- the annexation of the Ventura neighborhood which was predominantly Black homeowners.
- Eichler's non-discrimination policy on selling houses in his developments.
- pattern of Palo Altans voting against discriminatory measures during that time period.

----
* These falsehoods have been pointed out repeatedly by many, including me, over the past many months, and consequently, qualify as being intended to deceive - the difference between merely being untrue and being a lie.


Miguel G.
Registered user
another community
on Jan 25, 2021 at 8:31 pm
Miguel G., another community
Registered user
on Jan 25, 2021 at 8:31 pm

Do dogs have to be on leash on weekdays? My two pitbulls like to run and chase things but I do not want to get cited or anything.


Park goer
Registered user
Midtown
on Jan 25, 2021 at 9:06 pm
Park goer, Midtown
Registered user
on Jan 25, 2021 at 9:06 pm

@Miguel: your dogs do need to be on-leash at Foothills Park and it doesn't matter what time of day. I've had rangers talk with me about this at Windy Hill. The point is that these places are nature preserves first and foremost. So your dog shouldn't be chasing things or digging holes because the whole point is that nature comes first, not us and not our dogs. That makes sense to me.


Jerry Underdal
Registered user
Barron Park
on Jan 25, 2021 at 11:25 pm
Jerry Underdal, Barron Park
Registered user
on Jan 25, 2021 at 11:25 pm

Where Douglas Moran sees a lie, I see imprecise language. The wording “policies such as redlining and "block busting" that prevented Black people from buying homes in Palo Alto” is from the article. I would be surprised if it was also in the ACLU/NAACP filing.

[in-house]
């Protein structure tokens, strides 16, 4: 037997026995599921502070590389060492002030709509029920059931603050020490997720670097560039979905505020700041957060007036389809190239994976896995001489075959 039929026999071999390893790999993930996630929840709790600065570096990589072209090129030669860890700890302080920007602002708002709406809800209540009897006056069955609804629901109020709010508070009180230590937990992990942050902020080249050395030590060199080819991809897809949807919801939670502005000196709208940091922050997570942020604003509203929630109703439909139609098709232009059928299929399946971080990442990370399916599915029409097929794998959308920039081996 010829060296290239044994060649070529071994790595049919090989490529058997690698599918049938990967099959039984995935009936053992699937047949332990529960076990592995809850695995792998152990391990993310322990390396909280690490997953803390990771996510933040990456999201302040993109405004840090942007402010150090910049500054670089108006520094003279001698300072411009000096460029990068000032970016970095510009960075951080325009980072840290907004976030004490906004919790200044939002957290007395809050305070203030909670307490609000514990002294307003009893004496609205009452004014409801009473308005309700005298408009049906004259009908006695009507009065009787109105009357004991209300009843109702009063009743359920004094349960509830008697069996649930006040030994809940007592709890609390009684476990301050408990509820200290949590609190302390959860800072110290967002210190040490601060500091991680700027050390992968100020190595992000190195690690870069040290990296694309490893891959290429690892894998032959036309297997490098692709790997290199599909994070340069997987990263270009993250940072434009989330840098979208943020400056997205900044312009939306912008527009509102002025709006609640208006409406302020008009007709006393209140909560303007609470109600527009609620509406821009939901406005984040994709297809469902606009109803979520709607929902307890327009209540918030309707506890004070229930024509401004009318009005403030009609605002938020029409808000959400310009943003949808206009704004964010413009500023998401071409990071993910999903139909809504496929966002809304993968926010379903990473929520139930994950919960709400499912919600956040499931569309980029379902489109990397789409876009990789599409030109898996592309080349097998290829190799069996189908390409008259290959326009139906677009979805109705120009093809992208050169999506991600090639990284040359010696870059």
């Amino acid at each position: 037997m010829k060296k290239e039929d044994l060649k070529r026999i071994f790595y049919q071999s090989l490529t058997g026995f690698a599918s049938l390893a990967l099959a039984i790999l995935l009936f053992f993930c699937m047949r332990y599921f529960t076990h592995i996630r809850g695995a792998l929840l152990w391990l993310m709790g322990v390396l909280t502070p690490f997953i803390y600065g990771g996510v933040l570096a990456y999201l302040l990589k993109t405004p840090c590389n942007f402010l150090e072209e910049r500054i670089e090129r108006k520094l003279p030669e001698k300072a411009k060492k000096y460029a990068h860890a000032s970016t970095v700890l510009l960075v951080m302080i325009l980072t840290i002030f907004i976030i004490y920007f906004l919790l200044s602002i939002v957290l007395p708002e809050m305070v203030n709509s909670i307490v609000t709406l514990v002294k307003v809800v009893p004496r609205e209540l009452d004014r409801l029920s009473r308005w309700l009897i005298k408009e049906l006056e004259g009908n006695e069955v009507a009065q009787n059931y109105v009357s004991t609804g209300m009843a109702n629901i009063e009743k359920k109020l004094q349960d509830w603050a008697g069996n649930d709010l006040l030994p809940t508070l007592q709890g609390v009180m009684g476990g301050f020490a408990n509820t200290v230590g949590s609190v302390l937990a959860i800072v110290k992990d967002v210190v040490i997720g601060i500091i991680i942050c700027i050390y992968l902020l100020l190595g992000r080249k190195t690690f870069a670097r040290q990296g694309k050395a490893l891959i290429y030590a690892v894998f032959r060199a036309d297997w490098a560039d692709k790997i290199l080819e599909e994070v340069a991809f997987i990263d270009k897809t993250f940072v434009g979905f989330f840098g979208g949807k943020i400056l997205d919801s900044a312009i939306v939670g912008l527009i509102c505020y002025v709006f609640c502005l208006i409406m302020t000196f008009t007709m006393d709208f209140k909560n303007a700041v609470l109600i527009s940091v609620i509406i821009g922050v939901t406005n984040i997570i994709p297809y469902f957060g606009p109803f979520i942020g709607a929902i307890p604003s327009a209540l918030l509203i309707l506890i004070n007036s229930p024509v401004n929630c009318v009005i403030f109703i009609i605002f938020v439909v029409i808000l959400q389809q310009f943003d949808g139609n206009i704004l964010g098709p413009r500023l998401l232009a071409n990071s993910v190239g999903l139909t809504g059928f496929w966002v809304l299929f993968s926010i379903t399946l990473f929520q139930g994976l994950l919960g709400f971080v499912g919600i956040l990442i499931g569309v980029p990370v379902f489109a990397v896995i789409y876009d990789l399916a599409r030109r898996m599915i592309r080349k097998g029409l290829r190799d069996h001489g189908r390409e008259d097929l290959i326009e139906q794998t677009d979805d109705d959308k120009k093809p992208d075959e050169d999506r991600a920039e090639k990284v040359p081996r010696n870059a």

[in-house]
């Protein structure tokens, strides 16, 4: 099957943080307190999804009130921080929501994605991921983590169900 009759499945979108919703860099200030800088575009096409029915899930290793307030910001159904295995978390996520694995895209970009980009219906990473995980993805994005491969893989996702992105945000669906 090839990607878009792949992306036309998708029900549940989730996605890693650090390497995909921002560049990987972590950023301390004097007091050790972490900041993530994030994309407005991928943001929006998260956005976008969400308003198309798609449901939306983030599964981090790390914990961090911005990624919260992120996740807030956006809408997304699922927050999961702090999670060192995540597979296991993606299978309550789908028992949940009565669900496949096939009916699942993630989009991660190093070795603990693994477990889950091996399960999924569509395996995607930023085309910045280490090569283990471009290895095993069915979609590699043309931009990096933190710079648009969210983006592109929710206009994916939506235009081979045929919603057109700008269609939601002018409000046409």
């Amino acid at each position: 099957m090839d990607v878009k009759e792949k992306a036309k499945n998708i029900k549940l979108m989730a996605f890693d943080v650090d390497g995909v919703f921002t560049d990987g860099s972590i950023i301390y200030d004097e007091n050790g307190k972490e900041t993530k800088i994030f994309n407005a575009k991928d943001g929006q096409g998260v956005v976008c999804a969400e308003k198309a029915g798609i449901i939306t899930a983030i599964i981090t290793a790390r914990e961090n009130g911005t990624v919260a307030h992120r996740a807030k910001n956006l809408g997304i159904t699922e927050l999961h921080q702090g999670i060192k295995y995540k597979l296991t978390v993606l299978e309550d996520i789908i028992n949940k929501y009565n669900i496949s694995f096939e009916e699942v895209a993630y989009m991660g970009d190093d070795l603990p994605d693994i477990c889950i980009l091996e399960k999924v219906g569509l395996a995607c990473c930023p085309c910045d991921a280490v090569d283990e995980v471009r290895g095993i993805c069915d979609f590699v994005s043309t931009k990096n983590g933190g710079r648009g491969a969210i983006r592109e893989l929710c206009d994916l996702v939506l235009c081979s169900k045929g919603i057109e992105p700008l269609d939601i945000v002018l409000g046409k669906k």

Prevention of home sales to black buyers in Palo Alto came first. The blockbusting and redlining came later and contributed greatly to the racially segregated housing patterns we see now.

The blockbusting wasn't done in Palo Alto neighborhoods. It was across the county line in the neighborhoods of unincorporated East Palo Alto. Real estate speculators would frighten white home owners on a street where a black family had moved in with dire warnings that home values were sure to plunge and now was the time to sell. The anxious homeowners would sell their homes to the real estate profiteers who had issued the warning. They, in turn, would sell the properties at a significant profit to buyers drawn by advertising campaigns directed at black home hunters throughout the Bay Area.

The result was that within six years of the 1954 sale to a black buyer of a home in a whites-only East Palo Alto neighborhood, the population of East Palo Alto was 82% black, according to Richard Rothstein, author of "The Color of Law." Blockbusting didn't prevent Blacks from buying homes in Palo Alto. Rather, it was a harmful product of the prejudices, real estate practices and financial regulations that *did* prevent black people from buying in Palo Alto.